GroundTruth Blog

Pesticide Action Network's blog

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This Sunday is World Food Day. It is a day to renew our commitment to ending the root causes of hunger.

It is also an opportunity to highlight the true costs of pesticide-dependent agriculture, and the corporate-controlled food system that goes with it. At PAN we're doing two things: celebrating bees and berating the Big 6. Join us!

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Ever had lunch with a high-powered lobbyist for the chemical industry? As the Monterey County Weekly reported last week, a small-town high school teacher and a university graduate student were invited to share cookies at the offices of a well-known Sacramento lobbying firm concerned about the growing public opposition to the cancer-causing strawberry pesticide methyl iodide.

Goal of lunch: Diffuse and disorient the local movement against methyl iodide.

Target: visible community leaders.

Didn't work. The problem with the lobbyist's approach is that it's hard to dissect a movement, especially when so many people have the facts. As PAN's Kathryn Gilje previously reported, the movement is made up of high school students, chemists, farmers, farmworkers, moms and many others working in different ways to protect health and the environment. Just last May, over 200,000 people across the country called on EPA to ban methyl iodide.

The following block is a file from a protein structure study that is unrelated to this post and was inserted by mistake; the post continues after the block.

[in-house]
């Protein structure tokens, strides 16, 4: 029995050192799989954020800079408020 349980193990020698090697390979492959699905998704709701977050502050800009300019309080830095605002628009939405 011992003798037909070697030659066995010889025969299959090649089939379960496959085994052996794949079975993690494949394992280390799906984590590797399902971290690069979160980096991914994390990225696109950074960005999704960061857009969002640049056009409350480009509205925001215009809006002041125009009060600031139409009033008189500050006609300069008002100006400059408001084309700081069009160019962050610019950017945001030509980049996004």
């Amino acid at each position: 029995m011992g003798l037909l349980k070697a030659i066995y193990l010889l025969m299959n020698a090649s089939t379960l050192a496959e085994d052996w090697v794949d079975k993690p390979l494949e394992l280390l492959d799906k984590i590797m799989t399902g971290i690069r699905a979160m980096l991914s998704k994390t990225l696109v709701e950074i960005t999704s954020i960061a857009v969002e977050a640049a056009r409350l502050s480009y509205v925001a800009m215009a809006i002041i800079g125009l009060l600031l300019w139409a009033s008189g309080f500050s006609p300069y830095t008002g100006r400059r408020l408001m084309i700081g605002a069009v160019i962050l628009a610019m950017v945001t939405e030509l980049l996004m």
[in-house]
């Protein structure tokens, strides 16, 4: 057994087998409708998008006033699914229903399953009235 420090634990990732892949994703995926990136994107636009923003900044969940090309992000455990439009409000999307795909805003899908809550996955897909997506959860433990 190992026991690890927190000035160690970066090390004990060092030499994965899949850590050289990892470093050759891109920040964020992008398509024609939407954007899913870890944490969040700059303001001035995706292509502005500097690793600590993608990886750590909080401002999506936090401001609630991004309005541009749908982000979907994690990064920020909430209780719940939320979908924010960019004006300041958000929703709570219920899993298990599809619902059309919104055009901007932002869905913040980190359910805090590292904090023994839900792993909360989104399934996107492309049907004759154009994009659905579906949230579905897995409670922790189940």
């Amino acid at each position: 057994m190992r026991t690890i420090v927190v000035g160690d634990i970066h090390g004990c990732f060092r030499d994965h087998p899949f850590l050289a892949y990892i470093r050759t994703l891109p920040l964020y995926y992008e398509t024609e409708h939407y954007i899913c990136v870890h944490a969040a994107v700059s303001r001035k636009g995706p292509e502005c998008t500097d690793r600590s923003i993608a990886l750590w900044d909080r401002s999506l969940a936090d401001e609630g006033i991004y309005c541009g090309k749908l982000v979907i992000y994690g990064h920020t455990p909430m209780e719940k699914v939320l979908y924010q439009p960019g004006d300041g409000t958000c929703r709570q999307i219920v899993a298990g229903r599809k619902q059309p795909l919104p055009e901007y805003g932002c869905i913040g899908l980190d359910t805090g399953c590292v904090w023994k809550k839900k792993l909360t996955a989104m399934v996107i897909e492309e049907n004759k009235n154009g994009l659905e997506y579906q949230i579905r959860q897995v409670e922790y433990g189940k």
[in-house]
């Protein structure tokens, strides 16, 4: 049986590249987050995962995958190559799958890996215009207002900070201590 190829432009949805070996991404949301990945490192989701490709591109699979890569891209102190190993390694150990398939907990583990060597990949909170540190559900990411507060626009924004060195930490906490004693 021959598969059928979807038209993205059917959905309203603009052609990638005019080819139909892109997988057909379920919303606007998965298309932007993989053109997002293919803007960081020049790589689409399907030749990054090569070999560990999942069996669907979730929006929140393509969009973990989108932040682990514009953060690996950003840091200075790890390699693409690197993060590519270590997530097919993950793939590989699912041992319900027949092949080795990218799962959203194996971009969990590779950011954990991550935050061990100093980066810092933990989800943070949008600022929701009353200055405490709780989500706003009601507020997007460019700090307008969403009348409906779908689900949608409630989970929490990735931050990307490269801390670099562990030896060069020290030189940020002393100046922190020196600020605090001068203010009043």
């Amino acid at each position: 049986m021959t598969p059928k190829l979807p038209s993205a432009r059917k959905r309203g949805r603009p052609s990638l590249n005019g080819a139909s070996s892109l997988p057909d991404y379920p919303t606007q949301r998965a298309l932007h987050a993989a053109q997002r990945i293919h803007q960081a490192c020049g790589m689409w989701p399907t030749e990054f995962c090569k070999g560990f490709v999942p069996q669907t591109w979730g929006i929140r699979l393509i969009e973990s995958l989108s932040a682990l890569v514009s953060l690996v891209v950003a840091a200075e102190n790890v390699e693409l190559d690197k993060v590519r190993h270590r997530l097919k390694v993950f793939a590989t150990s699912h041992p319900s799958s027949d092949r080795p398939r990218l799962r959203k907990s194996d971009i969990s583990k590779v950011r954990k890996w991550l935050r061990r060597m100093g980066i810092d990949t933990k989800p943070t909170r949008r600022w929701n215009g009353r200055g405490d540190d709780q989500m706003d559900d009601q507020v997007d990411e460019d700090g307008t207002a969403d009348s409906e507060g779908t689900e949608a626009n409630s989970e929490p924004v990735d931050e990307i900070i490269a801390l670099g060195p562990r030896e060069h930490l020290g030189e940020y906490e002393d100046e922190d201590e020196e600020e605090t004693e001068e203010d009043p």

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Health professionals are adding their voices to the demand that EPA protect children from the brain toxicant chlorpyrifos. 

Citing a growing body of scientific evidence linking exposure to this widely used pesticide with harms to children's health, more than two dozen health care professionals from across the country submitted a letter to EPA yesterday, calling on the agency to follow their prescription and take the pesticide completely off the market.

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A staggering majority of Americans, 93% in fact, want to know when we're eating genetically engineered food. With up to 80% of the non-organic products on our shelves containing GE ingredients, and little-to-no long-term studies on their effects, we are concerned. 

Meanwhile much of the rest of the world — including Japan, Australia, the European Union and China — already requires genetically engineered foods to be clearly labeled, but in the U.S., biotech companies like Monsanto enjoy unfettered and unlabeled access to the market. The only sure way to know that a food product contains no GE components is to look for the organic seal.

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Help start a national conversation on pesticides and bees by spreading the word about this hard-hitting, in-depth investigative report.

Dan Rather's investigative reporting team has produced a follow-up to their 2006 inquiry into Colony Collapse Disorder. Five years later, the situation remains substantively unaddressed by EPA.

Honey bees are still dying off at an average rate of 34% year, and the millions of dollars Congress set aside to investigate the issue has yielded no actionable findings for the federal agencies charged with stemming the tide of honey bee decline.